The four sections of most beaches.
Swash zone: is alternately covered and exposed by wave run-up.
Beach face: sloping section below berm that is exposed to the swash of the waves.
Wrack line: the highest reach of the daily tide where organic and inorganic debris is deposited by wave action.
Berm: Nearly horizontal portion that stays dry except during extremely high tides and storms. May have sand dunes.
Although the seashore is most commonly associated with the word beach, beaches are also found by lakes and alongside large rivers.
Beach may refer to:
small systems where rock material moves onshore, offshore, or alongshore by the forces of waves and currents; or
geological units of considerable size.
The former are described in detail below; the larger geological units are discussed elsewhere under bars.
There are several conspicuous parts to a beach that relate to the processes that form and shape it. The part mostly above water (depending upon tide), and more or less actively influenced by the waves at some point in the tide, is termed the beach berm. The berm is the deposit of material comprising the active shoreline. The berm has a crest (top) and a face—the latter being the slope leading down towards the water from the crest. At the very bottom of the face, there may be a trough, and further seaward one or more long shore bars: slightly raised, underwater embankments formed where the waves first start to break.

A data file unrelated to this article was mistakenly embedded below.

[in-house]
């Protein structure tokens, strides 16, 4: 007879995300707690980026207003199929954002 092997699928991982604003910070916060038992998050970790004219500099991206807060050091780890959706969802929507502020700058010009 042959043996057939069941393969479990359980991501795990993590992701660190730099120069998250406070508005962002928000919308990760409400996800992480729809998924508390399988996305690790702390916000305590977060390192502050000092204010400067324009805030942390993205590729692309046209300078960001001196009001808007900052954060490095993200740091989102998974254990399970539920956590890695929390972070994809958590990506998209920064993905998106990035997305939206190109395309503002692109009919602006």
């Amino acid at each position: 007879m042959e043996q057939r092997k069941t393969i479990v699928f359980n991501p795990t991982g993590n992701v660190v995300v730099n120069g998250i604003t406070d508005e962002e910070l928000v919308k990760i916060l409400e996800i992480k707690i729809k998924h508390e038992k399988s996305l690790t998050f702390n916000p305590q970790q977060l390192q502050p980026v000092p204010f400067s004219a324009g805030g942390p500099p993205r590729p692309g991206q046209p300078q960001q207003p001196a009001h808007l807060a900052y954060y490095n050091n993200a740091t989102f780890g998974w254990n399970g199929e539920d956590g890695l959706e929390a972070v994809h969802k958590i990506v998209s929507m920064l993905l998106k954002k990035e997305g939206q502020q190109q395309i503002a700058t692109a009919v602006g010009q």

The sand deposit may extend well inland from the berm crest, where there may be evidence of one or more older crests (the storm beach) resulting from very large storm waves and beyond the influence of the normal waves. At some point the influence of the waves (even storm waves) on the material comprising the beach stops, and if the particles are small enough (sand size or smaller), winds shape the feature. Where wind is the force distributing the grains inland, the deposit behind the beach becomes a dune.